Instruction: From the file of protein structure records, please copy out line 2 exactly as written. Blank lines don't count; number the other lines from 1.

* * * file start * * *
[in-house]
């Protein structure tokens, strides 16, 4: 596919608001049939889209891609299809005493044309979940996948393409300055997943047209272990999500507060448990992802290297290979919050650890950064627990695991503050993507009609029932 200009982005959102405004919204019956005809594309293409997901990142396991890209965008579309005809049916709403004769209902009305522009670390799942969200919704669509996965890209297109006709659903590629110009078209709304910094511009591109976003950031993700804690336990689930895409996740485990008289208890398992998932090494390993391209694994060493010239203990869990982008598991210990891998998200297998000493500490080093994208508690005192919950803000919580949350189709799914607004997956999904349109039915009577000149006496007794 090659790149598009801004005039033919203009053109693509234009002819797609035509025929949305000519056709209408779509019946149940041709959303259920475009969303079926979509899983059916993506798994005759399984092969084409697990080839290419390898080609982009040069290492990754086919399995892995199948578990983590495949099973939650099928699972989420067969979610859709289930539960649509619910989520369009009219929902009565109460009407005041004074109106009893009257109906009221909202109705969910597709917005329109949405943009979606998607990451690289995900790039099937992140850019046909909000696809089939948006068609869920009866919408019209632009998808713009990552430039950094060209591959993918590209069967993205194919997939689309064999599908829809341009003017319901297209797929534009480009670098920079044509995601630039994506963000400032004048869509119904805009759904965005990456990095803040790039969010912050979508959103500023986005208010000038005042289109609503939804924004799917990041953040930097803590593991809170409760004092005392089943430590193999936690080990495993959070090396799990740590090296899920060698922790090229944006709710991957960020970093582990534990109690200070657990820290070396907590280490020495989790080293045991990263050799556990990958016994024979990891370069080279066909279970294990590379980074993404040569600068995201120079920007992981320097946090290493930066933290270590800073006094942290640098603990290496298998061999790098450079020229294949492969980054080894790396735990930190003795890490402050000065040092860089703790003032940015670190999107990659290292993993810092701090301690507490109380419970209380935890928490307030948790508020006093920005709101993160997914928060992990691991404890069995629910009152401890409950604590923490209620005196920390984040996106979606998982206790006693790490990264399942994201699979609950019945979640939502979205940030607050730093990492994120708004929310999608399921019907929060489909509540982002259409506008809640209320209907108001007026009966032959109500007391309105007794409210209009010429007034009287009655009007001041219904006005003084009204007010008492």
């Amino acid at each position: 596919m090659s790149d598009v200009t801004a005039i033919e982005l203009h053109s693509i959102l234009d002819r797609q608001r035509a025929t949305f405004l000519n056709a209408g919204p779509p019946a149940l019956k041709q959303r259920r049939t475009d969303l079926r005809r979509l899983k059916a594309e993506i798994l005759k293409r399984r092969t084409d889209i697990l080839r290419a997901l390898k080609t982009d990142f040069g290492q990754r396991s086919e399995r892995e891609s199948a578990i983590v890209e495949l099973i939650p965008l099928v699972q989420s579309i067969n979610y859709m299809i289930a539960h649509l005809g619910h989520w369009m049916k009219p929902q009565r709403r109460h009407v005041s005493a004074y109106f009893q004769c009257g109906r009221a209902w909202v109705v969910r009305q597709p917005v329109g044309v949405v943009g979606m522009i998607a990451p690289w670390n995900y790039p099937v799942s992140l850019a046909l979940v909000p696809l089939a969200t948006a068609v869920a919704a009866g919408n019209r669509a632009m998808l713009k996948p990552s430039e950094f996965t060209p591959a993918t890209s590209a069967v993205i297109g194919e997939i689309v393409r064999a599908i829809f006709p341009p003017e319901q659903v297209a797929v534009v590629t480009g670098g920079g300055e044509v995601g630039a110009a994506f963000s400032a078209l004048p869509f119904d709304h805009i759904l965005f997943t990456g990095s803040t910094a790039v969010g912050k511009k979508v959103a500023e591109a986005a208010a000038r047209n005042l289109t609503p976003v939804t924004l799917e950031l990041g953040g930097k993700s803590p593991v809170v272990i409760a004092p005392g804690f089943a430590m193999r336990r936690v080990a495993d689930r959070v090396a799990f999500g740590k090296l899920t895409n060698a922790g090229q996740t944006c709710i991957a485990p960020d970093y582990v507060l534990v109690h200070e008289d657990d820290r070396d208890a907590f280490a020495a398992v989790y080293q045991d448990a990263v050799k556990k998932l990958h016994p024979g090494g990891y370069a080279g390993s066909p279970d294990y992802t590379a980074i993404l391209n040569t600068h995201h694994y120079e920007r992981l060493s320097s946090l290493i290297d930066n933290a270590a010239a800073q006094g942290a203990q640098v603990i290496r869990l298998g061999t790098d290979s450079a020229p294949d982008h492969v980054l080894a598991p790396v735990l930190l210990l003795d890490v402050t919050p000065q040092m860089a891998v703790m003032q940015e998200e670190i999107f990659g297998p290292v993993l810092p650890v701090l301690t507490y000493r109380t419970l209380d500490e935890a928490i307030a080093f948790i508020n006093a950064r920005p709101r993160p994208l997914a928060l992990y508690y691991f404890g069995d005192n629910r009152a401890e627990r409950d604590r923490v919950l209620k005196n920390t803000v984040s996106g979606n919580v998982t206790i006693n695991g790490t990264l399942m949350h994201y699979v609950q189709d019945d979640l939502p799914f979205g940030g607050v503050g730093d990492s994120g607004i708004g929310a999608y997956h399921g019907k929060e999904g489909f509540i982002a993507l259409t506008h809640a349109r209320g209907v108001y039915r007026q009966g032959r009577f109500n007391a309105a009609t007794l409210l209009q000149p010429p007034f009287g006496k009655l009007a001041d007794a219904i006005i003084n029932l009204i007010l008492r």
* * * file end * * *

């Protein structure tokens, strides 16, 4: 596919608001049939889209891609299809005493044309979940996948393409300055997943047209272990999500507060448990992802290297290979919050650890950064627990695991503050993507009609029932 200009982005959102405004919204019956005809594309293409997901990142396991890209965008579309005809049916709403004769209902009305522009670390799942969200919704669509996965890209297109006709659903590629110009078209709304910094511009591109976003950031993700804690336990689930895409996740485990008289208890398992998932090494390993391209694994060493010239203990869990982008598991210990891998998200297998000493500490080093994208508690005192919950803000919580949350189709799914607004997956999904349109039915009577000149006496007794 090659790149598009801004005039033919203009053109693509234009002819797609035509025929949305000519056709209408779509019946149940041709959303259920475009969303079926979509899983059916993506798994005759399984092969084409697990080839290419390898080609982009040069290492990754086919399995892995199948578990983590495949099973939650099928699972989420067969979610859709289930539960649509619910989520369009009219929902009565109460009407005041004074109106009893009257109906009221909202109705969910597709917005329109949405943009979606998607990451690289995900790039099937992140850019046909909000696809089939948006068609869920009866919408019209632009998808713009990552430039950094060209591959993918590209069967993205194919997939689309064999599908829809341009003017319901297209797929534009480009670098920079044509995601630039994506963000400032004048869509119904805009759904965005990456990095803040790039969010912050979508959103500023986005208010000038005042289109609503939804924004799917990041953040930097803590593991809170409760004092005392089943430590193999936690080990495993959070090396799990740590090296899920060698922790090229944006709710991957960020970093582990534990109690200070657990820290070396907590280490020495989790080293045991990263050799556990990958016994024979990891370069080279066909279970294990590379980074993404040569600068995201120079920007992981320097946090290493930066933290270590800073006094942290640098603990290496298998061999790098450079020229294949492969980054080894790396735990930190003795890490402050000065040092860089703790003032940015670190999107990659290292993993810092701090301690507490109380419970209380935890928490307030948790508020006093920005709101993160997914928060992990691991404890069995629910009152401890409950604590923490209620005196920390984040996106979606998982206790006693790490990264399942994201699979609950019945979640939502979205940030607050730093990492994120708004929310999608399921019907929060489909509540982002259409506008809640209320209907108001007026009966032959109500007391309105007794409210209009010429007034009287009655009007001041219904006005003084009204007010008492």